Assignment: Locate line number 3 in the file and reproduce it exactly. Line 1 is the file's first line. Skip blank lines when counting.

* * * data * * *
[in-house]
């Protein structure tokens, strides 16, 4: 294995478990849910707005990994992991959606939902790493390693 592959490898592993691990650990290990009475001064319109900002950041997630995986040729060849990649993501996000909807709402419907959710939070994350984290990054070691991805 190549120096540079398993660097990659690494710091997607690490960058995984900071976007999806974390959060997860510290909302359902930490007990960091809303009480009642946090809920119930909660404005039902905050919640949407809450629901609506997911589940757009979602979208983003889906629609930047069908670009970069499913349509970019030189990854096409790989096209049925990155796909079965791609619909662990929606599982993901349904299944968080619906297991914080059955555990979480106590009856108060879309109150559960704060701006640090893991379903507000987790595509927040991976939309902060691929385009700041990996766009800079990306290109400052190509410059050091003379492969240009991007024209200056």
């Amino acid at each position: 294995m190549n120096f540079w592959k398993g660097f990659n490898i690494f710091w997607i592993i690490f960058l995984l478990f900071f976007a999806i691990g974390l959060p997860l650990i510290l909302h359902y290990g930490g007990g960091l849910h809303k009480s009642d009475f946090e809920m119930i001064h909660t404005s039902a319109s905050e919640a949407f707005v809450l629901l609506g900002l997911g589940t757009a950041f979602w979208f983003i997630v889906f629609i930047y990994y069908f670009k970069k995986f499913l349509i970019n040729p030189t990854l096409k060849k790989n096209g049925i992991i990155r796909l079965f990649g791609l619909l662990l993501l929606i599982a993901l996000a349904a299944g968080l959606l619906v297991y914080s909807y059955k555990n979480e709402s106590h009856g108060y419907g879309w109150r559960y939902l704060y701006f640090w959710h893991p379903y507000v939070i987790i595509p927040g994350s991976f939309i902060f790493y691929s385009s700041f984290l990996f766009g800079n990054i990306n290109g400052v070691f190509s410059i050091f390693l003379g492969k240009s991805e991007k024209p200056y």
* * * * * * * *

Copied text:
């Amino acid at each position: 294995m190549n120096f540079w592959k398993g660097f990659n490898i690494f710091w997607i592993i690490f960058l995984l478990f900071f976007a999806i691990g974390l959060p997860l650990i510290l909302h359902y290990g930490g007990g960091l849910h809303k009480s009642d009475f946090e809920m119930i001064h909660t404005s039902a319109s905050e919640a949407f707005v809450l629901l609506g900002l997911g589940t757009a950041f979602w979208f983003i997630v889906f629609i930047y990994y069908f670009k970069k995986f499913l349509i970019n040729p030189t990854l096409k060849k790989n096209g049925i992991i990155r796909l079965f990649g791609l619909l662990l993501l929606i599982a993901l996000a349904a299944g968080l959606l619906v297991y914080s909807y059955k555990n979480e709402s106590h009856g108060y419907g879309w109150r559960y939902l704060y701006f640090w959710h893991p379903y507000v939070i987790i595509p927040g994350s991976f939309i902060f790493y691929s385009s700041f984290l990996f766009g800079n990054i990306n290109g400052v070691f190509s410059i050091f390693l003379g492969k240009s991805e991007k024209p200056y």